Soils in the study area were classified as Podzols (according to IUSS, 2006), characterized by a substantial outwash of soil organic matter and sesquioxides from topsoil to subsoil (podsolization). Podzols showed the typical sequence of Oi-Oe-Ah-Ae-Bh-Bs horizons. Litter cover strongly decreases from closed forest and krummholz to the alpine tundra.
Experimental Design and Data Collection
We used a stratified random sampling design with two transects (NE = northeast exposition, NW = northwest exposition, Figs. 1 and 2) across the treeline ecotone divided into four altitudinal zones: A (closed forest), B (uppermost closed forest), C (krummholz), and D (dwarf scrub heath/alpine tundra, Figs. 1 and 2). Within each zone of each altitudinal transect, four different plots (20 m × 20 m, projected on a horizontal plain) were randomly selected (Figs. 1 and 2).
On 32 plots (2 transects × 4 altitudinal zones × 4 plots, Fig. 2) Koubachi Wi-Fi plant sensors (Koubachi AG) monitored ST (°C) and SM (pF) every hour at 10 cm depth from April 2013 to October 2015, respectively. Additionally, two sensors were placed underneath the uppermost individuals Abies spectabilis (∼5–10 m high) and Betula utilis (∼5 m) on NE transect (equivalent to the transition from zone B to C). The sensors were modified for outdoor usage to log ST from –10 to +55 °C, and pF (decadic logarithm of the absolute value of soil water tension, nondimensional) from 0 to 5.75. We use lithium batteries, which ensure energy supply under harsh climatic conditions. Data were obtained via Wi-Fi interface. For calculation of growing season mean ST, we used the well-accepted definition of growing season by Körner and Paulsen (2004), when daily mean ST at 10 cm depth first exceed 3.2 °C until they drop again below 3.2 °C.
SM was determined as soil water content (Vol.%) or L m-2 dm-1) from pF based on linear regression equations derived from default charts in Ad-hoc-Arbeitsgruppe Boden (2005) (cf.Table 3 later). Available water capacity (AWC, Vol.-% or L m-2 dm-1) was calculated from SM, soil texture, and bulk density (cf. Table 3 later) according to Ad-hoc-Arbeitsgruppe Boden (2005). Soil texture was analyzed according to Blume et al. (2011), using a Sedigraph III Plus Particle Size Analyzer (Micromeritics) in the laboratory. Bulk density was determined gravimetrically after drying of the soil at 105 °C after field sampling with 100 cm3 core cutters.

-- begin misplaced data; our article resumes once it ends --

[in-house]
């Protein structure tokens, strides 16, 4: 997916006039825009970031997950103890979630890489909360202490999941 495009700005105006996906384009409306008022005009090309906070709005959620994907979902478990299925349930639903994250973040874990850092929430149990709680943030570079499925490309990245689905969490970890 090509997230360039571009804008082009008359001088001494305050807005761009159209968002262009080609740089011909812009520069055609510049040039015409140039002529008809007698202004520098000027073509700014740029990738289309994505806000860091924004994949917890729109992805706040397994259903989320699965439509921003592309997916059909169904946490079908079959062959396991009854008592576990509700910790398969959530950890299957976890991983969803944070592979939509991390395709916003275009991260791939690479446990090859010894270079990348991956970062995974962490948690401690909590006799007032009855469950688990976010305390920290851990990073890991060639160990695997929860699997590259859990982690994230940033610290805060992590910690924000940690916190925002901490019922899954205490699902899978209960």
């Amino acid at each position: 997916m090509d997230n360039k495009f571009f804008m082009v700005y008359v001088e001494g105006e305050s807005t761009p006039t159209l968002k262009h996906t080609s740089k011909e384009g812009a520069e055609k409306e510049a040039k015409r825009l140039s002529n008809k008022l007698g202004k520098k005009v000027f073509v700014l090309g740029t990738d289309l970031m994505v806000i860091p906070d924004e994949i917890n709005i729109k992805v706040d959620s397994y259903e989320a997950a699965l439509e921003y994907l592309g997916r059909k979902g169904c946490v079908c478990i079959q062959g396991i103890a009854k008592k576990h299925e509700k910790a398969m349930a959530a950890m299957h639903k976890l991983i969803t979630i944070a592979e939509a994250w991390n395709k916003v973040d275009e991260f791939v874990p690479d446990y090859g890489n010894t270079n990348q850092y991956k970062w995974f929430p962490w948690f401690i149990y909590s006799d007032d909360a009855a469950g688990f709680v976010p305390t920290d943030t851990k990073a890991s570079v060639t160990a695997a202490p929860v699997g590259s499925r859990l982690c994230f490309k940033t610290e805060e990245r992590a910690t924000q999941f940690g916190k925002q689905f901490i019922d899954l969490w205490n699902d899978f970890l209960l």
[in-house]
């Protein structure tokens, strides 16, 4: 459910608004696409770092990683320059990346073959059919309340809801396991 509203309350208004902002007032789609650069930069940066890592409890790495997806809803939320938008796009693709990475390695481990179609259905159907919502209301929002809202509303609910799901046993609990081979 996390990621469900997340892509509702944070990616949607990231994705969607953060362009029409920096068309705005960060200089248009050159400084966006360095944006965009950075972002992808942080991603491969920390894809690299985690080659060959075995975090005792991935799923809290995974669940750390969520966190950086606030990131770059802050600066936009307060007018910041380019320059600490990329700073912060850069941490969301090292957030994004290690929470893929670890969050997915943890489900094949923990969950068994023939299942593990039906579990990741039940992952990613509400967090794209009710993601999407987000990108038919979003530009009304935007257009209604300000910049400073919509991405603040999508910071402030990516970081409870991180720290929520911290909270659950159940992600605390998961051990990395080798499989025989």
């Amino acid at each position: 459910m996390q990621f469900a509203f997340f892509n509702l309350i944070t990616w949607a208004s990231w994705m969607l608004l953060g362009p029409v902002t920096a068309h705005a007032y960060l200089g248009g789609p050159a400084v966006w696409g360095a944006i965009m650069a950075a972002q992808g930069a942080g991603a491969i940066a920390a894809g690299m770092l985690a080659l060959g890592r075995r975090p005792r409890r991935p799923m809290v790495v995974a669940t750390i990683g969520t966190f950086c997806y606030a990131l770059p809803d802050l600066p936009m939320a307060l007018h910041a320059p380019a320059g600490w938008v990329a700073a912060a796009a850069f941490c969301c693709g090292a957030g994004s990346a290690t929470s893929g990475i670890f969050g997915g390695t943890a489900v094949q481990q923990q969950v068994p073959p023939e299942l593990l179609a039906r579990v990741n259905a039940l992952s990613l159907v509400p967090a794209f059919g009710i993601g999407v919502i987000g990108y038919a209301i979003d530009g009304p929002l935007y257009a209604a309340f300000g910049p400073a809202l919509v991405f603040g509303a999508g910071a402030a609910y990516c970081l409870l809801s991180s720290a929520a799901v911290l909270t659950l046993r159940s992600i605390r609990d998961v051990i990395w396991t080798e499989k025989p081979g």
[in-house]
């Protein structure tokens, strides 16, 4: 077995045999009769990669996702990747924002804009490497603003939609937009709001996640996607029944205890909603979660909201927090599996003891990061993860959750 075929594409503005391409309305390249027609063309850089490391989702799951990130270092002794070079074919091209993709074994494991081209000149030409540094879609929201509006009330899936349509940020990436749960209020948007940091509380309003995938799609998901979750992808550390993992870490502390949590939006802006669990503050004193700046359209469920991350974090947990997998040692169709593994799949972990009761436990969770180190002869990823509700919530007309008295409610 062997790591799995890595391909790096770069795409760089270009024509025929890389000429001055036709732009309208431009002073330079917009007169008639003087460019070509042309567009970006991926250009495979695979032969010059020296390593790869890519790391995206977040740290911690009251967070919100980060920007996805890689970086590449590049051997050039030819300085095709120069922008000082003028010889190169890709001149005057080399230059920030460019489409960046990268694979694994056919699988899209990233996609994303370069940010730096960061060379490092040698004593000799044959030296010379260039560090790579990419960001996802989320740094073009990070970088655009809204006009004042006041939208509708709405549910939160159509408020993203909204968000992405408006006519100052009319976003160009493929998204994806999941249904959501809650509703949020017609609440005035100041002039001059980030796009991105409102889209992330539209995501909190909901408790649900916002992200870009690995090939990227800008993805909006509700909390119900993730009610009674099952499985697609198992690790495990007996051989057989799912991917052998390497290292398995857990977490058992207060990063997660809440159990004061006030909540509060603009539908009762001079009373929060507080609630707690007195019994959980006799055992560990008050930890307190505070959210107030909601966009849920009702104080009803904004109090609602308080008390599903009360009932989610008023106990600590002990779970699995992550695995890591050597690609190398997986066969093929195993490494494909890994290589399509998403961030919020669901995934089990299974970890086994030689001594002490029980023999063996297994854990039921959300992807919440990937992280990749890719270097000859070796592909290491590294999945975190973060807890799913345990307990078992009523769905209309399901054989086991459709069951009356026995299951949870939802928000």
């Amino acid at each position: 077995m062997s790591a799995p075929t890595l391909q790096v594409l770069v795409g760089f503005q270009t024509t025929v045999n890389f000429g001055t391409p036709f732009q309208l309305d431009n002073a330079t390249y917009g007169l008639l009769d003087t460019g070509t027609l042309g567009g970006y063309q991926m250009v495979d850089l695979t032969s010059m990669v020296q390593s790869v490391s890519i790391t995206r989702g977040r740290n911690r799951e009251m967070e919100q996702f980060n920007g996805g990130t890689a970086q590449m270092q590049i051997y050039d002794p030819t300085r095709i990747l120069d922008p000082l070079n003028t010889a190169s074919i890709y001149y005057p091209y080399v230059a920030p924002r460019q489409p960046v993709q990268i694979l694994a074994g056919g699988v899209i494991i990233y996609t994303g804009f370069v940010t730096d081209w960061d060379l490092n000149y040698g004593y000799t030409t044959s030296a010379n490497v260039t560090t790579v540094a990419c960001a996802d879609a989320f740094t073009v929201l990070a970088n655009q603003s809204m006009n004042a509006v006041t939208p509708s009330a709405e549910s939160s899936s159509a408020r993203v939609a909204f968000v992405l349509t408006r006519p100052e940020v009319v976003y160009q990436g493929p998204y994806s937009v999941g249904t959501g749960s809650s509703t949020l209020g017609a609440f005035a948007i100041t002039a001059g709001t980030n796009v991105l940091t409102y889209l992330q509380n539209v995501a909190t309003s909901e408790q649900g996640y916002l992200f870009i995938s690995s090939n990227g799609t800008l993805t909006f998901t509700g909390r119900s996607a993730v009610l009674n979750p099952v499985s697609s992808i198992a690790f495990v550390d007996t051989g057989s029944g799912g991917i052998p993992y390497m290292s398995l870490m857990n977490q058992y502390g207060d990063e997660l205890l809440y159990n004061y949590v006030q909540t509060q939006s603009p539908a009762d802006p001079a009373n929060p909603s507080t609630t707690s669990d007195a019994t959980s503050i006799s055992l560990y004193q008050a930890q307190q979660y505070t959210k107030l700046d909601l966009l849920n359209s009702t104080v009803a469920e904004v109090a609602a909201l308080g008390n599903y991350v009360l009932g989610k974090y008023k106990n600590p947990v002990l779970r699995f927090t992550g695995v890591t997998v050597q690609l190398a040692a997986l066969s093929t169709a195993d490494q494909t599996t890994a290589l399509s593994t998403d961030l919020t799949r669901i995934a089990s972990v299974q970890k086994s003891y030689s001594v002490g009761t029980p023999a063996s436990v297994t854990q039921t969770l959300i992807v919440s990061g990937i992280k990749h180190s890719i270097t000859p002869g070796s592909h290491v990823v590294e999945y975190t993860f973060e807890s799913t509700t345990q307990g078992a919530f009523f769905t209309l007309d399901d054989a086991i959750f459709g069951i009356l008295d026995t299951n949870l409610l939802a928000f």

Vegetation surveys took place in April, May, July, and August 2013, and in September 2014. We measured diameter at breast height (130 cm, dbh), and tree height of all trees with dbh > 7 cm (cf. Schwab et al., 2016). Crown length (length of crown from trunk to terminal bud), and crown width were determined according to van Laar and Akça (2007).The number of tree individuals (dbh > 7 cm) was counted on each experimental plot. Leaf area index (LAI) was measured using hemispheric photography. The camera (Nikon Coolpix 8400) includes a wide-angle fisheye lens (Nikon Fisheye Converter FC-E9), which was aligned to the free sky obtaining an angle of view of 180°. Five photos per plot (cf. Fig. 2) were taken in a cross pattern at 90 cm above ground at consistent clouded sky to enable an optimal documentation of light conditions (diffuse radiation component). Photos were taken from 22 to 27 September 2014 on NW transect, and from 09 to 21 September 2014 on NE transect. Using HemiView software (HEMIv9), all photos were analyzed for LAI, and mean LAI per plot computed.
Statistical analyses were conducted using the free programming language R, version 3.1.2 (R Development Core Team, 2014) by applying R-packages car (Fox and Weisberg, 2011), PMCMR (Pohlert, 2014), stats (R Development Core Team, 2014), shape (Soetaert, 2014), vegan (Oksanen et al., 2015), and zoo (Zeileis and Grothendieck, 2005).